The StartExplorer Preference Page

You can configure various preferences to trim StartExplorer to your liking. The preference section can be reached via Window - Preferences - StartExplorer. StartExplorer has three different preference pages:

General Options

With the option "Select File In File Manager" you can configure the behaviour for the actions "Show in file manager" and "Start file manager in this path". If this option is checked and you select a file (not a directory), the corresponding file will be selected in the file manager instance that is to be opened. If the option is not checked, then just the content of the directory where the file resides is shown, without anything being selected. Note that this works only on file managers which support such behaviour via command line options. Currently, this feature is supported for Windows Explorer and Finder on Mac OS.

Besides that, you can configure the separator for the "Copy resource path to clipboard" command. When this command is executed while multiple resources are selected, the paths of all selected resources are copied to the clipboard, separated by the separator configured here. The default separator is the unix line break. You can choose from unix line break, windows line break, mac line break and tab or you can enter any string you want.

Desktop Environment

Usually, StartExplorer auto-detects your operating system and your desktop environment. If that does not work for some reason, you can use this page to manually select it. You can also use this page to configure StartExplorer if your system is not supported out of the box.

StartExplorer can be operated in three modes:

Each mode can be activated by selecting the radio button next to it. Configuration options related to that mode will only be enabled if the corresponding mode is selected.

Auto Detect Desktop Environment

This is the default, zero-configuration mode. It tries to detect your operating system (and, if you are on Linux, also the desktop environment you are running) by itself. This usually works well on the supported operating systems/desktop environments.

Finding the currently running desktop environment on a Linux system can be tricky if multiple desktop environments are running parallel (connected to different X Servers running in parallel). If you do nasty things like that, you are on your own and might need to select the correct desktop environment manually, see below.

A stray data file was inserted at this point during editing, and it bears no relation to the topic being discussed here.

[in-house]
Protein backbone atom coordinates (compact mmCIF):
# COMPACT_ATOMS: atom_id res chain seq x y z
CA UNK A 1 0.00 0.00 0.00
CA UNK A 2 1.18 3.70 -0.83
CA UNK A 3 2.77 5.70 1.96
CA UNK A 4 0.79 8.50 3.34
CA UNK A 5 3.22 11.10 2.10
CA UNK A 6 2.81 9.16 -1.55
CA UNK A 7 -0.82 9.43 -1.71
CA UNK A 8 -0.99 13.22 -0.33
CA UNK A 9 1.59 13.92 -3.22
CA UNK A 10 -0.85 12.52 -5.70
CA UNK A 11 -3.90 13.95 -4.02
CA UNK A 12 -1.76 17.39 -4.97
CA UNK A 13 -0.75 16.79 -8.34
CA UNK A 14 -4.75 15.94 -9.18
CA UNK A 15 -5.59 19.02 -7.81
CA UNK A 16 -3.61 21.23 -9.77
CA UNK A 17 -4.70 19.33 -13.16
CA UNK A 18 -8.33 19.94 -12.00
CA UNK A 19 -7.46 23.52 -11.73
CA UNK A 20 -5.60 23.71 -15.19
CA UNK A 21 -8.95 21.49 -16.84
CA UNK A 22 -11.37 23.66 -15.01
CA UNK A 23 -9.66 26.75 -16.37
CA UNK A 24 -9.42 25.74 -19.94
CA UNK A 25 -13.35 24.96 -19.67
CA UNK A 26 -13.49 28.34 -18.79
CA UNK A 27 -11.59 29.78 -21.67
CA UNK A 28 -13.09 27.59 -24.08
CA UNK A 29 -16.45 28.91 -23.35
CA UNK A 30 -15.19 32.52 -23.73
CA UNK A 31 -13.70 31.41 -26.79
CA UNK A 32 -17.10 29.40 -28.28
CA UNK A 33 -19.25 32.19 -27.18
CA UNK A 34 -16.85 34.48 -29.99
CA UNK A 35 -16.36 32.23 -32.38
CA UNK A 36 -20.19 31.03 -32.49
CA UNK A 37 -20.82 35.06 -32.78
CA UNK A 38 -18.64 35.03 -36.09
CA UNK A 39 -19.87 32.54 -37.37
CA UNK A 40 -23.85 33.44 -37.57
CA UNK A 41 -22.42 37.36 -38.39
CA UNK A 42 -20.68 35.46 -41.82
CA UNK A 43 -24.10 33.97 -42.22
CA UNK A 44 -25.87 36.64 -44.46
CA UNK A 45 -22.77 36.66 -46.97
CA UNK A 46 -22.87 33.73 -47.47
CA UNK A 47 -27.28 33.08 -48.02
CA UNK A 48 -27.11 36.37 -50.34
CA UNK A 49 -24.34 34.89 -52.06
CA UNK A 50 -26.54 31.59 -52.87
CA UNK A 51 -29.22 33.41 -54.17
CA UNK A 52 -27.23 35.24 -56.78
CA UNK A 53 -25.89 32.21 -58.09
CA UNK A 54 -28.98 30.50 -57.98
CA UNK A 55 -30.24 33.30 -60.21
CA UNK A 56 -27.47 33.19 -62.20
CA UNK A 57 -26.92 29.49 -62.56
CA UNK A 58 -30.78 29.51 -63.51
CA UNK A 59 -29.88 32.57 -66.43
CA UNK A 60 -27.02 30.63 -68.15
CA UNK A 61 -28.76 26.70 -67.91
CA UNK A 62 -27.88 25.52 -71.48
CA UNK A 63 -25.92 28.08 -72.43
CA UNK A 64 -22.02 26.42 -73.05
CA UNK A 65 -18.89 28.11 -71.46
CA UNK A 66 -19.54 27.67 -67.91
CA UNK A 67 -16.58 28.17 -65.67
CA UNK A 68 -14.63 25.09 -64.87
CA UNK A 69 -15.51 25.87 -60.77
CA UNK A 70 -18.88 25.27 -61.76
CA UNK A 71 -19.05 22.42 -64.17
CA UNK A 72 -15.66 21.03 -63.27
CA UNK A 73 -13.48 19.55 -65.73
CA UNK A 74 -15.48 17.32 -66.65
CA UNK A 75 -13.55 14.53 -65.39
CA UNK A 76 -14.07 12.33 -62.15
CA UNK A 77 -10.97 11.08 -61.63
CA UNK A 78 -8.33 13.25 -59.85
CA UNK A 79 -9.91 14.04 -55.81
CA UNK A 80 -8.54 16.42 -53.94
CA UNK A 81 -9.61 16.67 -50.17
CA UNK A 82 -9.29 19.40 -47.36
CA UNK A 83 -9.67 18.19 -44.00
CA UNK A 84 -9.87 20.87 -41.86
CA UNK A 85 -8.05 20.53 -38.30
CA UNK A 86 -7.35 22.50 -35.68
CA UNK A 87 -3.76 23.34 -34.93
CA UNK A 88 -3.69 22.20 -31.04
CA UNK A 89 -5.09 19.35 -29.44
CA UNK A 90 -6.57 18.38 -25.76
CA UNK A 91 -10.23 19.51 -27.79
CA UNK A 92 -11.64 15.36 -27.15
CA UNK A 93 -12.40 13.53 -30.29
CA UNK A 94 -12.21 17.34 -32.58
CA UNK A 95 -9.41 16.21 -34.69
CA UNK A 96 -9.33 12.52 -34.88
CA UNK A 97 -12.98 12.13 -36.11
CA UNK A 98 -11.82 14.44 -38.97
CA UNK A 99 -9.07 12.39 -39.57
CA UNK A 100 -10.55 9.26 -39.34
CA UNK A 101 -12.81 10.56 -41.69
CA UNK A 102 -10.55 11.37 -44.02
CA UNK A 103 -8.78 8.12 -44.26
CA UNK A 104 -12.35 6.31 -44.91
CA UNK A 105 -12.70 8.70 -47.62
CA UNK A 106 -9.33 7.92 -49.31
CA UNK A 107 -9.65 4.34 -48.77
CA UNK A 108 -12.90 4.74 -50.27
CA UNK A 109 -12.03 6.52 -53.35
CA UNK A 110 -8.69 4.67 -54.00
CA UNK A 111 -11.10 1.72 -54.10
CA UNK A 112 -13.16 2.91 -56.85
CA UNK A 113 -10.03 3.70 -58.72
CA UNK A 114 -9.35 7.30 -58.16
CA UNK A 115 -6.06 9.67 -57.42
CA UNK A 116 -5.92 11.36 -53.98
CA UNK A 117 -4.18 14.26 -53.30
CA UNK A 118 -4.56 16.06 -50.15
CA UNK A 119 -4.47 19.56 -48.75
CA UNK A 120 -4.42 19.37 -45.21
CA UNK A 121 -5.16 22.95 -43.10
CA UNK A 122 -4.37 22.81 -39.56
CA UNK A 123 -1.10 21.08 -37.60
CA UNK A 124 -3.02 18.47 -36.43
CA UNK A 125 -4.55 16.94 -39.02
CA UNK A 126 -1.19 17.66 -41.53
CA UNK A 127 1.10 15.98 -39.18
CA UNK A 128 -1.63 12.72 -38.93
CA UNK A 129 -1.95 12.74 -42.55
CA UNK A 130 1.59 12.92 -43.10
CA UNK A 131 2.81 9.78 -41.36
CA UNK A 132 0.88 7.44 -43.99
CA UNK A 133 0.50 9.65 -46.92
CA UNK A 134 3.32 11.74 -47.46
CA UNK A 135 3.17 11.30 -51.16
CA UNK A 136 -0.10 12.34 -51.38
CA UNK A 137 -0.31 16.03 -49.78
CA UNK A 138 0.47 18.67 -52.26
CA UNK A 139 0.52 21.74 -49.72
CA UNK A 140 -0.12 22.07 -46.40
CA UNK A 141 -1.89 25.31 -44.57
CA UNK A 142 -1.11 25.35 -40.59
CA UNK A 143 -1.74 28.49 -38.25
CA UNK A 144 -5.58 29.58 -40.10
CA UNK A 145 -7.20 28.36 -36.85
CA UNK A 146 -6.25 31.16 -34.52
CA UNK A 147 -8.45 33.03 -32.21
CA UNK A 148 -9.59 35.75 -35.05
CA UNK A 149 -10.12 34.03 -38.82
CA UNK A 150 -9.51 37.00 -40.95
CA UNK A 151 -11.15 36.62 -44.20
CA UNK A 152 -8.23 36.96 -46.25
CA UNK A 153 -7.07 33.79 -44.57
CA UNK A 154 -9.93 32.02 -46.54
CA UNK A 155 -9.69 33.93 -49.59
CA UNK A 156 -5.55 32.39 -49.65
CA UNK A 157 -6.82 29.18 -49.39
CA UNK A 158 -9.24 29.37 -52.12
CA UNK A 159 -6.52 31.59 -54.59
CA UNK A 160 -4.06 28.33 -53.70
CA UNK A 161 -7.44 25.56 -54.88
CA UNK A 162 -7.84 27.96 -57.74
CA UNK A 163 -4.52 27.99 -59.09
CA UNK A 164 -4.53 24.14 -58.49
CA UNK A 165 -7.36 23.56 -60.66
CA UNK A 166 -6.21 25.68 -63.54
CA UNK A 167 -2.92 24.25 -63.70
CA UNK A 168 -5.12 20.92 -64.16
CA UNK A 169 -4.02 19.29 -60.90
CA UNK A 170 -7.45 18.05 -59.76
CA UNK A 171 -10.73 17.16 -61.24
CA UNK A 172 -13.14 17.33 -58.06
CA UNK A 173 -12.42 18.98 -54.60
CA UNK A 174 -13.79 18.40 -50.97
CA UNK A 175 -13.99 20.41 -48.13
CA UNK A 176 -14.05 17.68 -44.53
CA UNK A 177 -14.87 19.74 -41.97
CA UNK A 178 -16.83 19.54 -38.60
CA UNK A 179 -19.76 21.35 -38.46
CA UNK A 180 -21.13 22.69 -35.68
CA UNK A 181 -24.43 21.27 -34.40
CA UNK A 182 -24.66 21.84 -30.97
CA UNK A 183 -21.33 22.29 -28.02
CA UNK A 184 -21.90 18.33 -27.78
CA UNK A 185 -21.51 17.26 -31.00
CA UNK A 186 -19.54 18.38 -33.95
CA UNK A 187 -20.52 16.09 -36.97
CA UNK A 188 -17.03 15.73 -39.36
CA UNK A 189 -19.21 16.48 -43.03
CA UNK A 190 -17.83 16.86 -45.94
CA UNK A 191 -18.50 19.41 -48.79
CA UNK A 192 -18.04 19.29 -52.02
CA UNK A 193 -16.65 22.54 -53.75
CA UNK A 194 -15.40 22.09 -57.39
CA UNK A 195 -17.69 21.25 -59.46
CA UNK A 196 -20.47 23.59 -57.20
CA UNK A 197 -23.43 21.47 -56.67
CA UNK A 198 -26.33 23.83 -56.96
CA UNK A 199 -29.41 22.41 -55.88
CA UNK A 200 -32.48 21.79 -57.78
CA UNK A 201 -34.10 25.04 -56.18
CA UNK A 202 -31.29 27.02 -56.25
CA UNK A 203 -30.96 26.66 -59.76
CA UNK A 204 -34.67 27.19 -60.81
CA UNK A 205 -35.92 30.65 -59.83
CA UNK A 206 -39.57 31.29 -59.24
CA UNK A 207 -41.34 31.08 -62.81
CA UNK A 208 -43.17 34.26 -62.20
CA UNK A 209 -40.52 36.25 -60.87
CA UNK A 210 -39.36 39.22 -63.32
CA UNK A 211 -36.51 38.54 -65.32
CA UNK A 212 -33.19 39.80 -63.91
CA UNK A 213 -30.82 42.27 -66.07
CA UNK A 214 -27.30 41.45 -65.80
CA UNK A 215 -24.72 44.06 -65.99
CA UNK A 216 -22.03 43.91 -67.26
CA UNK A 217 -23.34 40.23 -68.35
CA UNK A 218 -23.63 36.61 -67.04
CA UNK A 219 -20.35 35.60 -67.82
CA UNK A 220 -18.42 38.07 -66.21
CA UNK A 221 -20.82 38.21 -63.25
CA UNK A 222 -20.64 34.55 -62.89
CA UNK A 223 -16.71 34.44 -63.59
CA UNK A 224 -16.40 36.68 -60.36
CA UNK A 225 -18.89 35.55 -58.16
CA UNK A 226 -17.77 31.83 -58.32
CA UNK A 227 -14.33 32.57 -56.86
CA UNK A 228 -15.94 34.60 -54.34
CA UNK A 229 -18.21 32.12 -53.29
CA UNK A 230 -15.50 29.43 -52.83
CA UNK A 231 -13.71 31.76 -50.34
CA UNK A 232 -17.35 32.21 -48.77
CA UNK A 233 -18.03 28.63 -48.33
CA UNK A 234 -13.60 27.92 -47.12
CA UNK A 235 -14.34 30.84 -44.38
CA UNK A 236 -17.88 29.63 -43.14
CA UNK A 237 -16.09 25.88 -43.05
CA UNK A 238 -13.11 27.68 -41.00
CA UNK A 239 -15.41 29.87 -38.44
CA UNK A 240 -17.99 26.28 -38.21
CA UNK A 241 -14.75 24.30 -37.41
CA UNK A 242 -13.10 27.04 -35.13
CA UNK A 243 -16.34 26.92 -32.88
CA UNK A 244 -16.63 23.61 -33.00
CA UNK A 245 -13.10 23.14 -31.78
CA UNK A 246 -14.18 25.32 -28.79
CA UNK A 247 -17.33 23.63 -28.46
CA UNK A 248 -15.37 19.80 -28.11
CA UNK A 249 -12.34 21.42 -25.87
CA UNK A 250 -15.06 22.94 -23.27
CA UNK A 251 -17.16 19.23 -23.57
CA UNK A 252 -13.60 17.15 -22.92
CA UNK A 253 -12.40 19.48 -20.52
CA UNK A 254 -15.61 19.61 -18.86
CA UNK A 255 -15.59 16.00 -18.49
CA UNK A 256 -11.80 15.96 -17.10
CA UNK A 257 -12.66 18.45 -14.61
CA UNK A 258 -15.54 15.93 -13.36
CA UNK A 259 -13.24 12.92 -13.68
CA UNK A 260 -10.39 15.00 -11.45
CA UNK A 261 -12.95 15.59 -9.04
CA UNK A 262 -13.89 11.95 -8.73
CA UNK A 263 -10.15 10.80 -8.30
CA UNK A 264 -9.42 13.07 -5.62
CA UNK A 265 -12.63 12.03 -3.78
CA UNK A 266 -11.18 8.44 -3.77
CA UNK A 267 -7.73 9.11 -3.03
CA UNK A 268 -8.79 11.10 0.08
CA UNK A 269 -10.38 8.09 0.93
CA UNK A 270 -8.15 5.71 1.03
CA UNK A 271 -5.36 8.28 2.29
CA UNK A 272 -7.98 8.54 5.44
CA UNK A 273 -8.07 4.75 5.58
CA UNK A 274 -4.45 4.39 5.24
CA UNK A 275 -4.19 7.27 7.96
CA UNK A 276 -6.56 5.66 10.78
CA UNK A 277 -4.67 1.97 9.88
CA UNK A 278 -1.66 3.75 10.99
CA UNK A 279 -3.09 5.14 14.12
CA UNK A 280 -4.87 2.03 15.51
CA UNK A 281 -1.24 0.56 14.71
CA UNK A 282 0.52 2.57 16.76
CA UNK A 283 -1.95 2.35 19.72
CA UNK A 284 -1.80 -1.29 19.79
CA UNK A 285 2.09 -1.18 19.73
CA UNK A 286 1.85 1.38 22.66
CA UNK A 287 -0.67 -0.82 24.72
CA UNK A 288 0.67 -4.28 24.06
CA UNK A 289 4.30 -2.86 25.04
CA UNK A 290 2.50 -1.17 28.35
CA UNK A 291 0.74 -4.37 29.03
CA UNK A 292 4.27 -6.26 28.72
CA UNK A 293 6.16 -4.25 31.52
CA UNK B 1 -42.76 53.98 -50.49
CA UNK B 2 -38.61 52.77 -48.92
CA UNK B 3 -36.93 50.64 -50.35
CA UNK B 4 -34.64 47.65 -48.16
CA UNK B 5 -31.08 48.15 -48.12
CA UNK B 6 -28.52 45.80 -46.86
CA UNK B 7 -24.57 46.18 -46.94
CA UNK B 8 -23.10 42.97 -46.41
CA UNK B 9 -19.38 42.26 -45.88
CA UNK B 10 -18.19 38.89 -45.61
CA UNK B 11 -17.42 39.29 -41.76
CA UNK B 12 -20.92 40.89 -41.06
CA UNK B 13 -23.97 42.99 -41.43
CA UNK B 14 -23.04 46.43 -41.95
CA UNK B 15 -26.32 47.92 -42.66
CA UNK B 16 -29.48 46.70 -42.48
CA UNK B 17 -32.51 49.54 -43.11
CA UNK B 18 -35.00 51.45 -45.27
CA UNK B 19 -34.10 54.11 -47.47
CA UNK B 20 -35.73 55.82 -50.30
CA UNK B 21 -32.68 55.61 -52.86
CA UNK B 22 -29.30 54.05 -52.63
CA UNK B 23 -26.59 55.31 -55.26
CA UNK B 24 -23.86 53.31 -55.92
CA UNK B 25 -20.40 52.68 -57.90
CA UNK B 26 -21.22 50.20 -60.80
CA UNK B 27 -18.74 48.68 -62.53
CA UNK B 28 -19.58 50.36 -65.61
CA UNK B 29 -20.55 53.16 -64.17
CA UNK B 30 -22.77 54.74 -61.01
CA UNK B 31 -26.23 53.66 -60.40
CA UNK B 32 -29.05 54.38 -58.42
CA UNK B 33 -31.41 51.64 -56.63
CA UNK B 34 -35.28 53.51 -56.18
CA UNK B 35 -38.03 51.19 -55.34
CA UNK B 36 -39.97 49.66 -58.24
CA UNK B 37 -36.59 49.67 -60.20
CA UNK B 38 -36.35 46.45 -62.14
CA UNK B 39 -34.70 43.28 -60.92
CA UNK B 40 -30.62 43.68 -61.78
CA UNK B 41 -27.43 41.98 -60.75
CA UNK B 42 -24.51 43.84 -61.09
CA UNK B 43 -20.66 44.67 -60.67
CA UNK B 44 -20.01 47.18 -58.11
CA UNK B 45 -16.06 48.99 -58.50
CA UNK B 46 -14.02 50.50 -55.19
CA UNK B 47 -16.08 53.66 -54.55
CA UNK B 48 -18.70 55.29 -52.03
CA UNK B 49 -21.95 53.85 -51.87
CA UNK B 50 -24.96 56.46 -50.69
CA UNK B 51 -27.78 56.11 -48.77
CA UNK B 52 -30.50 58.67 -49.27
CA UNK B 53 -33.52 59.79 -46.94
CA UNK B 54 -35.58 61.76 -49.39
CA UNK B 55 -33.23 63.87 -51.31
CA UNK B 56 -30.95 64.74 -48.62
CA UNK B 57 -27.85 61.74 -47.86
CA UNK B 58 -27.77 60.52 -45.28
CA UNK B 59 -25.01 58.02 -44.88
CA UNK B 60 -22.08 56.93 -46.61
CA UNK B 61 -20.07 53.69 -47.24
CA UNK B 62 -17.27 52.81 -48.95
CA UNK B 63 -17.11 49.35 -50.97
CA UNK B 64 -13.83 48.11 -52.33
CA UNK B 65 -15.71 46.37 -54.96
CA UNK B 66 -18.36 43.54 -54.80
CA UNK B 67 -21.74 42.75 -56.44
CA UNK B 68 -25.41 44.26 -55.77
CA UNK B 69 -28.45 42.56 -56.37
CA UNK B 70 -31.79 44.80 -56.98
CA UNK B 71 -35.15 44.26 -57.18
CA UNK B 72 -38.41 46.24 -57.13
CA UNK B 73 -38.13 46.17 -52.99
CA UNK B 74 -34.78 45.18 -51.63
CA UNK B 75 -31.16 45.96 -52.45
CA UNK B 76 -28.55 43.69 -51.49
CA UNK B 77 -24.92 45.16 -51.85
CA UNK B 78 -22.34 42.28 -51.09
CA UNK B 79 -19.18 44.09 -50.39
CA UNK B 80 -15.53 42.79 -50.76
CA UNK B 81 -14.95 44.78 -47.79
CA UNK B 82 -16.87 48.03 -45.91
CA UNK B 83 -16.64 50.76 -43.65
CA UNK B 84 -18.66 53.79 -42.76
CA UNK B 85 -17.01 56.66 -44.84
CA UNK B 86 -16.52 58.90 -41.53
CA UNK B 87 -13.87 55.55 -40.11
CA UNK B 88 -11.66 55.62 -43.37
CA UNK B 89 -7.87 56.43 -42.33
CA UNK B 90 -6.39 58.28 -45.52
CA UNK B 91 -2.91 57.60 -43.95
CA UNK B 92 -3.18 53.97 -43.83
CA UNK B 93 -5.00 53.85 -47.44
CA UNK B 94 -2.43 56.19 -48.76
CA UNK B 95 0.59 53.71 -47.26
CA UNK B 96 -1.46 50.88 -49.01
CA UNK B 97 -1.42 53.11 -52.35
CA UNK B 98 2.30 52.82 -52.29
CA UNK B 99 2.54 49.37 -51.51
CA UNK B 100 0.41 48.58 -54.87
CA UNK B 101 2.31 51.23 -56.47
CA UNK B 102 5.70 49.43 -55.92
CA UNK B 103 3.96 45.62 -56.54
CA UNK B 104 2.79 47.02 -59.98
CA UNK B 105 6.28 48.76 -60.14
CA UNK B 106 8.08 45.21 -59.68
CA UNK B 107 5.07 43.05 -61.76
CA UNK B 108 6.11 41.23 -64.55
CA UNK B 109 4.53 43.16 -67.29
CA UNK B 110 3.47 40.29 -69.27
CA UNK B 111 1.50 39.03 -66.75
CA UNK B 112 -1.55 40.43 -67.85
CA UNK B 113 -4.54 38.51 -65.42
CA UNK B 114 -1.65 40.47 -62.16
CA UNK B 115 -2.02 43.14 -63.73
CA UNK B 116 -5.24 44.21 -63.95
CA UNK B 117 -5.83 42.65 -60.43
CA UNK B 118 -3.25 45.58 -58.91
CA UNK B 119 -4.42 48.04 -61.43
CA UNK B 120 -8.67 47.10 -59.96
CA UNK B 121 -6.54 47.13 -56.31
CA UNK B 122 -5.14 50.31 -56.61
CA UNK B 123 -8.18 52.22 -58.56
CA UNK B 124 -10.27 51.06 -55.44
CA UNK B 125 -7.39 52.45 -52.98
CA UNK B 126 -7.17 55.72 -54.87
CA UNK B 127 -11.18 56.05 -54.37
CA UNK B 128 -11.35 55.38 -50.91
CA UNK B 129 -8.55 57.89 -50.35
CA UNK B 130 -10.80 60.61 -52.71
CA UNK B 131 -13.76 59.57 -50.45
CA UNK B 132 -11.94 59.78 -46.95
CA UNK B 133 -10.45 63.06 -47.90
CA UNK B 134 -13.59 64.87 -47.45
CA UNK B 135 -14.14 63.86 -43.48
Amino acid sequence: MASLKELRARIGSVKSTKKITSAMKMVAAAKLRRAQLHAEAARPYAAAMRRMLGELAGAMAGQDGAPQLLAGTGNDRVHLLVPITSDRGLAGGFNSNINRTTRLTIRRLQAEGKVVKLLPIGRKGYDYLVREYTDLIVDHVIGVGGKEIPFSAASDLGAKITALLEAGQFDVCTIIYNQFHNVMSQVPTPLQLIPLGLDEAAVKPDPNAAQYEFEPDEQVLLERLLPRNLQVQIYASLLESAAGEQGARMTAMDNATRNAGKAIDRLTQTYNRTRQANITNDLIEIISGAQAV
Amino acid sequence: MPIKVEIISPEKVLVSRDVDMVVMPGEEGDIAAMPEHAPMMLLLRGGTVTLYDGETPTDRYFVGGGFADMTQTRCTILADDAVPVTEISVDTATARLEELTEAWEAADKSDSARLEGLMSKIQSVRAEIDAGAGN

Select Desktop Environment Manually

If, for some reason the auto detection mechanism does not work reliable for you although your system is supported, you can select the right setting manually from the list of supported setups. You should not select "Unkown" or "Linux/Unknown" here.

You should also use this option if you are on Windows and want to use one of "Windows/PowerShell" or "Windows/Cygwin". These modes are never selected by auto detection. Both modes just replace the shell used in the "Start Shell Here" actions with powershell.exe or bash.exe respectively. Of course PowerShell/Cygwin has to be installed for this to work (as of Windows 7, PowerShell is always installed by default). For Cygwin support, you also need Cygwin's bin directory on your system path.

Custom Desktop Environment

If your system is not (yet) supported, you can still use StartExplorer. With the right configuration, it is fully working on every platform. This might, for example, be the case if you run a Linux/Unix/BDS variant but the Desktop Environment you use is not supported by StartExplorer. Use this section to configure the command line calls that should be issued to perform the StartExplorer actions.

Before describing the meaning of each input field in detail, here are some general remarks. Each text field should be filled with a command that will be issued on the command line, when the corresponding action is executed. Example: If you right click a folder and select "StartExplorer - Show in file manager", the command you entered in the text field "Start File Manager" will be executed. It should be something that the command line interpreter (cmd.exe, bash, ...) of your system understands. You can use variables in the commands. The variables are the same that can be used with custom commands and they are documented there. The text fields also offer content assist for the variables. If you press CTRL + Space or if you type '$' (and wait a second) the available variables will be listed, together with a short explanation.

Each command also sports a corresponding "Working Directory" drop down box. The command you enter in the text field will be executed in the working directory you select here.

Now to the gory details of each command:

Now, if you invested some time to create all the correct commands for your system you could as well drop me a line and tell me. Then, in the next version of StartExplorer your system will also be supported out of the box :-)

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